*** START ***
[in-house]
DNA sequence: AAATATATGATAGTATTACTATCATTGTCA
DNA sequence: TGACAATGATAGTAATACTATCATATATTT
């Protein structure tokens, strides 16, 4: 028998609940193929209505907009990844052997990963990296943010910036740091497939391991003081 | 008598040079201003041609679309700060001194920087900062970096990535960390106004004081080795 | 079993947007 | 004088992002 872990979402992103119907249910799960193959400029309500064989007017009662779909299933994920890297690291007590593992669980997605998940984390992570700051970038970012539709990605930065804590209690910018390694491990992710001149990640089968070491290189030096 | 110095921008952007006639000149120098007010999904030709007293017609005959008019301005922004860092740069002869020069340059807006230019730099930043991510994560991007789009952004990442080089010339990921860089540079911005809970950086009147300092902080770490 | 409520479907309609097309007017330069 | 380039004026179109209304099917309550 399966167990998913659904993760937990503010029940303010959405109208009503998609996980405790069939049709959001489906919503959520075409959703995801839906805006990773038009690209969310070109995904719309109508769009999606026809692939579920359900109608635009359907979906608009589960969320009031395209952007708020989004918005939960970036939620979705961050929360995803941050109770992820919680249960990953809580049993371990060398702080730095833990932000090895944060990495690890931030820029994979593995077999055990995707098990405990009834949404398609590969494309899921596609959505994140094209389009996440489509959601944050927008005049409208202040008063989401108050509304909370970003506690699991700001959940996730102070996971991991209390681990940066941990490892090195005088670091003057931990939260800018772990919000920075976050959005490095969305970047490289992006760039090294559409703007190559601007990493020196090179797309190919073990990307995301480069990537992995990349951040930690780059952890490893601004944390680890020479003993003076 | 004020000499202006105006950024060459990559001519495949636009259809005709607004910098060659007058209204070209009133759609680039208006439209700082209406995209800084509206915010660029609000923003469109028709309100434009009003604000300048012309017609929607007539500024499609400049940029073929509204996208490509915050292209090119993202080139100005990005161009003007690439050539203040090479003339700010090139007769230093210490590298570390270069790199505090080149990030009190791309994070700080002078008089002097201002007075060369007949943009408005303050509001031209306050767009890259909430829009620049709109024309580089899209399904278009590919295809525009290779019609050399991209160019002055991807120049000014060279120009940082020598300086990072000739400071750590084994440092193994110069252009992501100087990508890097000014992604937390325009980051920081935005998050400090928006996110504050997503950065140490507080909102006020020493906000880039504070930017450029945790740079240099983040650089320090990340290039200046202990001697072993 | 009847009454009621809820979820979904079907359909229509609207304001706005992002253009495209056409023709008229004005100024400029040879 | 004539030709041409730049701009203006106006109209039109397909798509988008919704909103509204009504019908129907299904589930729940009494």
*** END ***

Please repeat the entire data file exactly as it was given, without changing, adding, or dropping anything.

[in-house]
DNA sequence: AAATATATGATAGTATTACTATCATTGTCA
DNA sequence: TGACAATGATAGTAATACTATCATATATTT
């Protein structure tokens, strides 16, 4: 028998609940193929209505907009990844052997990963990296943010910036740091497939391991003081 | 008598040079201003041609679309700060001194920087900062970096990535960390106004004081080795 | 079993947007 | 004088992002 872990979402992103119907249910799960193959400029309500064989007017009662779909299933994920890297690291007590593992669980997605998940984390992570700051970038970012539709990605930065804590209690910018390694491990992710001149990640089968070491290189030096 | 110095921008952007006639000149120098007010999904030709007293017609005959008019301005922004860092740069002869020069340059807006230019730099930043991510994560991007789009952004990442080089010339990921860089540079911005809970950086009147300092902080770490 | 409520479907309609097309007017330069 | 380039004026179109209304099917309550 399966167990998913659904993760937990503010029940303010959405109208009503998609996980405790069939049709959001489906919503959520075409959703995801839906805006990773038009690209969310070109995904719309109508769009999606026809692939579920359900109608635009359907979906608009589960969320009031395209952007708020989004918005939960970036939620979705961050929360995803941050109770992820919680249960990953809580049993371990060398702080730095833990932000090895944060990495690890931030820029994979593995077999055990995707098990405990009834949404398609590969494309899921596609959505994140094209389009996440489509959601944050927008005049409208202040008063989401108050509304909370970003506690699991700001959940996730102070996971991991209390681990940066941990490892090195005088670091003057931990939260800018772990919000920075976050959005490095969305970047490289992006760039090294559409703007190559601007990493020196090179797309190919073990990307995301480069990537992995990349951040930690780059952890490893601004944390680890020479003993003076 | 004020000499202006105006950024060459990559001519495949636009259809005709607004910098060659007058209204070209009133759609680039208006439209700082209406995209800084509206915010660029609000923003469109028709309100434009009003604000300048012309017609929607007539500024499609400049940029073929509204996208490509915050292209090119993202080139100005990005161009003007690439050539203040090479003339700010090139007769230093210490590298570390270069790199505090080149990030009190791309994070700080002078008089002097201002007075060369007949943009408005303050509001031209306050767009890259909430829009620049709109024309580089899209399904278009590919295809525009290779019609050399991209160019002055991807120049000014060279120009940082020598300086990072000739400071750590084994440092193994110069252009992501100087990508890097000014992604937390325009980051920081935005998050400090928006996110504050997503950065140490507080909102006020020493906000880039504070930017450029945790740079240099983040650089320090990340290039200046202990001697072993 | 009847009454009621809820979820979904079907359909229509609207304001706005992002253009495209056409023709008229004005100024400029040879 | 004539030709041409730049701009203006106006109209039109397909798509988008919704909103509204009504019908129907299904589930729940009494």